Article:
Marking a trail before building will save you and your riders from frustration and the time wasted on trial and error. I've never been able to just lay out flags the first time and it's ready to start cutting. It takes time and several trips walking from one end of the new section and back to make corrections due to obstacles, turns that are too tight and problems with the terrain.
The tools are simple - buy a fluorescent colored flags; i prefer 21" orange stake flags (see image and link to purchase on right).
You need to be able to see a far as possible, so the time of the year may make a huge difference on how much time that take to mark the trail. Foliage and growth can make it difficult to visualize and get a lay of the land, so I try to mark new trails between late February and early March.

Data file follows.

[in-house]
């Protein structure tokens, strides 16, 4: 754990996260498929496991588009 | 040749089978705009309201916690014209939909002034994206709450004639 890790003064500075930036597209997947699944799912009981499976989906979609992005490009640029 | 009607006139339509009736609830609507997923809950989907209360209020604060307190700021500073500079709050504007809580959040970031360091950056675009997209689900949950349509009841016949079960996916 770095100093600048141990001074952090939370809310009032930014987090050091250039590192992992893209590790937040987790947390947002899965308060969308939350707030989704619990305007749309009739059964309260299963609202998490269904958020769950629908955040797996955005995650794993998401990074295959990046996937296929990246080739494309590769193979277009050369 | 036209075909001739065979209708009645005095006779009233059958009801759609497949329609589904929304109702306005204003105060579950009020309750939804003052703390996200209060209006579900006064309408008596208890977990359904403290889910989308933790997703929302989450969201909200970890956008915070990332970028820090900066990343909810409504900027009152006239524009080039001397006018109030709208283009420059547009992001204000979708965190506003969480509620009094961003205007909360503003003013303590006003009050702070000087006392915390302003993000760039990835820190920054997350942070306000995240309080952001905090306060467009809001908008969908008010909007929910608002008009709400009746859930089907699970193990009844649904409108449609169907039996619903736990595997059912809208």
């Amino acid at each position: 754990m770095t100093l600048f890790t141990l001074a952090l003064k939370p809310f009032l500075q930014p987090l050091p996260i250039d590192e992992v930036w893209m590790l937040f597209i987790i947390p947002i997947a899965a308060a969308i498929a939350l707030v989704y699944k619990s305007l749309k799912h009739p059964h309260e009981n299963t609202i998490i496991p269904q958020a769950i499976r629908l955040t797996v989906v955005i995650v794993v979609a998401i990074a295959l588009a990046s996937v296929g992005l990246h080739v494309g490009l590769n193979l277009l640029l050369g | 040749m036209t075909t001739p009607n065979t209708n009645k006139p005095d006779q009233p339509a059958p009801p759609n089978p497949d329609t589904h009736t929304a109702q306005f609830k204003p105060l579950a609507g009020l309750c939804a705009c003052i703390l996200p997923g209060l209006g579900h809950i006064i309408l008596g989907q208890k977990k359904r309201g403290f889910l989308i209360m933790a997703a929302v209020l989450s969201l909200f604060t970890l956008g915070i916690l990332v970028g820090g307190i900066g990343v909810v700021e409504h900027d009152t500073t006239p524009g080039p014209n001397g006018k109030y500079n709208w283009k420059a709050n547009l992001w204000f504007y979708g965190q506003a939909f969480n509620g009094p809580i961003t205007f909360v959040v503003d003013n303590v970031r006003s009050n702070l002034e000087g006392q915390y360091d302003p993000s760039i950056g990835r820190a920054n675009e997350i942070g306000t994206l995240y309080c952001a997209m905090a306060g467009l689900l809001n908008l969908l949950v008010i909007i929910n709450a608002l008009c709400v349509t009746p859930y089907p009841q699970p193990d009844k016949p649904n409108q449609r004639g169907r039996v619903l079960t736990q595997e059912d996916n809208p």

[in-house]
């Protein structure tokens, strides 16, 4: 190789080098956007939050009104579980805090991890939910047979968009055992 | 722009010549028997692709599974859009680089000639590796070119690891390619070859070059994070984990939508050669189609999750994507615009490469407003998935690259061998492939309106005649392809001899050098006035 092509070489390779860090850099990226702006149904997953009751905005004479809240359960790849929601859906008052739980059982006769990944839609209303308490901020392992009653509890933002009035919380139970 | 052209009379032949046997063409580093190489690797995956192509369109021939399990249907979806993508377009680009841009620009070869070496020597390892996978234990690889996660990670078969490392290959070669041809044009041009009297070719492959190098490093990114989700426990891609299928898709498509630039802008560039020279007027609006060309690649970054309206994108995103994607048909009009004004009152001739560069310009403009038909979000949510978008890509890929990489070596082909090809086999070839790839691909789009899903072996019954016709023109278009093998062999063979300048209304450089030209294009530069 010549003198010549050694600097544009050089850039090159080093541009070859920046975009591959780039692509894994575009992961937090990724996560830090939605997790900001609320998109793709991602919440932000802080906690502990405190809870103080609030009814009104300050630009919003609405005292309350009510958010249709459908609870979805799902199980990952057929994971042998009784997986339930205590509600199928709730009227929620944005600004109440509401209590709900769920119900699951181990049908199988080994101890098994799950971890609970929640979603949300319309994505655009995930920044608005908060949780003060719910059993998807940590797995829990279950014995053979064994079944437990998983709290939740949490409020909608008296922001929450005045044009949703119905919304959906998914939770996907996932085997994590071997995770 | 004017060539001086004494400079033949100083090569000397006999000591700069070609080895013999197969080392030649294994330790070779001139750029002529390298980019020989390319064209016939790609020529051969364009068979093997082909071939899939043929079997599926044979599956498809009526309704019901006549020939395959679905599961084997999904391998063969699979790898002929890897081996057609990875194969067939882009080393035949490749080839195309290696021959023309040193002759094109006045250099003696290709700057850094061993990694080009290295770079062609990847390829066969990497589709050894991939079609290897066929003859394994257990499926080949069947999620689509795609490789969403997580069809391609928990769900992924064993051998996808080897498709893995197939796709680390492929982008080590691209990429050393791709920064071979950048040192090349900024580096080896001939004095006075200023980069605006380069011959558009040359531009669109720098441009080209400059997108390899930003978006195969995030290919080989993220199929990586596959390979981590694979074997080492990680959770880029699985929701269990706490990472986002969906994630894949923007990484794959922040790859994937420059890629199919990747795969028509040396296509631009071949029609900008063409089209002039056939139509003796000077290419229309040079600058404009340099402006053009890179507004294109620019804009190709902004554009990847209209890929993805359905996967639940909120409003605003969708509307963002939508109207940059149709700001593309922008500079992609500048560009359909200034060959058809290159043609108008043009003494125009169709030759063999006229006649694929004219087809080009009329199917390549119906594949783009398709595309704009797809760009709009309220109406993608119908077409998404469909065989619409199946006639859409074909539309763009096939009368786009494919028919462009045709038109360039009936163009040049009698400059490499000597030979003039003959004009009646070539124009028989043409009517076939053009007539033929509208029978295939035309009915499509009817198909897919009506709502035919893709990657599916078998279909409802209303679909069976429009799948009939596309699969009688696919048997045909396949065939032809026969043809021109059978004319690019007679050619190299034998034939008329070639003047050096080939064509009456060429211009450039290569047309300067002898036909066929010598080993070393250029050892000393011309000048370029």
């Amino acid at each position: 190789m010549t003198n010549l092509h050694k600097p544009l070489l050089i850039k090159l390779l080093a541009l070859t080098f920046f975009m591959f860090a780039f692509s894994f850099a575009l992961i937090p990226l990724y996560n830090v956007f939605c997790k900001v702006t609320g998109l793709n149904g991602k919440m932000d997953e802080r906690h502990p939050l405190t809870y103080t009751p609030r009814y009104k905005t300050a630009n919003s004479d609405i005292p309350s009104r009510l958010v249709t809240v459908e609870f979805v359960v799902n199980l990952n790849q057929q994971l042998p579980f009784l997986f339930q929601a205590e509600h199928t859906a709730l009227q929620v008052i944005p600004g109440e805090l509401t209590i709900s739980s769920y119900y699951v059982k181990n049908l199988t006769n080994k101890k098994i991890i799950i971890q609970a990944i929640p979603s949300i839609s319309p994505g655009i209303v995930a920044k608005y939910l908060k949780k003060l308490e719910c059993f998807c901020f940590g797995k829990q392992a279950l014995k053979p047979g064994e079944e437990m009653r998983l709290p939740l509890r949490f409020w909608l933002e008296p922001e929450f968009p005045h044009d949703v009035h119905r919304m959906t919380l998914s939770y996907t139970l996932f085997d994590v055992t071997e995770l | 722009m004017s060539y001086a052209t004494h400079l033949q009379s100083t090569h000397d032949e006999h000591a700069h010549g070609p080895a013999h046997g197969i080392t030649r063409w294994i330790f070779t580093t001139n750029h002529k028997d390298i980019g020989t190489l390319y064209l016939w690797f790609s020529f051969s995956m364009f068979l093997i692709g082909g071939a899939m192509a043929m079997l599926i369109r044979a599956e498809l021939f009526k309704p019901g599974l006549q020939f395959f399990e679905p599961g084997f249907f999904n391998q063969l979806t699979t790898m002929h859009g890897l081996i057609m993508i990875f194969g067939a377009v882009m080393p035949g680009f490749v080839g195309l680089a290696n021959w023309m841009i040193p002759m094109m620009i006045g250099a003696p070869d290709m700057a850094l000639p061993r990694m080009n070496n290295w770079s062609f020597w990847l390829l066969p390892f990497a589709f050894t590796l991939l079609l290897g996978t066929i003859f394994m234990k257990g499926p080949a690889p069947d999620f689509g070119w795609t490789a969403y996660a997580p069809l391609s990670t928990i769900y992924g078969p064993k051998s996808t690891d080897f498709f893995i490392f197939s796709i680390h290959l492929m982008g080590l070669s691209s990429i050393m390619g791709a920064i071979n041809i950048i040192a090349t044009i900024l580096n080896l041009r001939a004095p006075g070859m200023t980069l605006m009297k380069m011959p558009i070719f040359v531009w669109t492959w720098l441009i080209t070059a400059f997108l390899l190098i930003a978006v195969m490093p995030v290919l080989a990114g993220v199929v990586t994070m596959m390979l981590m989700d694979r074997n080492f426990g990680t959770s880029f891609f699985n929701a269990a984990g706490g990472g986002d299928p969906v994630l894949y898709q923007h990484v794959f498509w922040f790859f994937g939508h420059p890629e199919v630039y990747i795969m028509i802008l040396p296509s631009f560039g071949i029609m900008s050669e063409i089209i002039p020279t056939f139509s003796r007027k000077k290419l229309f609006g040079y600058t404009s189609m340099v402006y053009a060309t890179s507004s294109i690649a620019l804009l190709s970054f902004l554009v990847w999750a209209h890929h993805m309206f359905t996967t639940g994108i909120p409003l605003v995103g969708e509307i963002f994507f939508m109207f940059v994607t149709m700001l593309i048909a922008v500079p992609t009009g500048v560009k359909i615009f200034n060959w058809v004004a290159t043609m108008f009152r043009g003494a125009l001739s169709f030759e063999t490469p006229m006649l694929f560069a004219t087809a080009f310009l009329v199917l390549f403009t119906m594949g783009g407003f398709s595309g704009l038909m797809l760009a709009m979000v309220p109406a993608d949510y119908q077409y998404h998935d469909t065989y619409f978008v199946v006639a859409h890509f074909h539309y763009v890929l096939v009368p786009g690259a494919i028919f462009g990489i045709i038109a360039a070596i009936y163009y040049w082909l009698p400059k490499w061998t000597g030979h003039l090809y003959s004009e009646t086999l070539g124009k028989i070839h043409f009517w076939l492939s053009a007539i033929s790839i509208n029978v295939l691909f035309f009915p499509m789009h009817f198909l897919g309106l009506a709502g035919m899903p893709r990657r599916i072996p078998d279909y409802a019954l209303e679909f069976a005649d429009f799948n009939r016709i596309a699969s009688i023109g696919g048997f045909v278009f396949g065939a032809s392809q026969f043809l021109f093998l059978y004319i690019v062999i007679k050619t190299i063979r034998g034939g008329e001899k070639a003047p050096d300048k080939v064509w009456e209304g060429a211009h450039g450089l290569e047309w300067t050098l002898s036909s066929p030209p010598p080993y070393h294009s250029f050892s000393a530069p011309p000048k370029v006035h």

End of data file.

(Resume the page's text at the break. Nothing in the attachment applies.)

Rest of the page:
Tips & Tricks
My approach is to find an area of the existing trail that has a natural flow into the new section.
- Use deer paths as much as possible (the ground is already somewhat packed and the top soil removed.
- Sweep the trail parallel with a hill ridge.
- Keep turns to at least a 16' diameter (slow sections could be a little tighter and fast turns wider).
- Stay out of water sheds, including creeks. If you must cross a creek, create a path perpendicular to the creek at it's highest point above the water and build a bridge. You want to avoid creating an area that's conducive to erosion and high maintenance.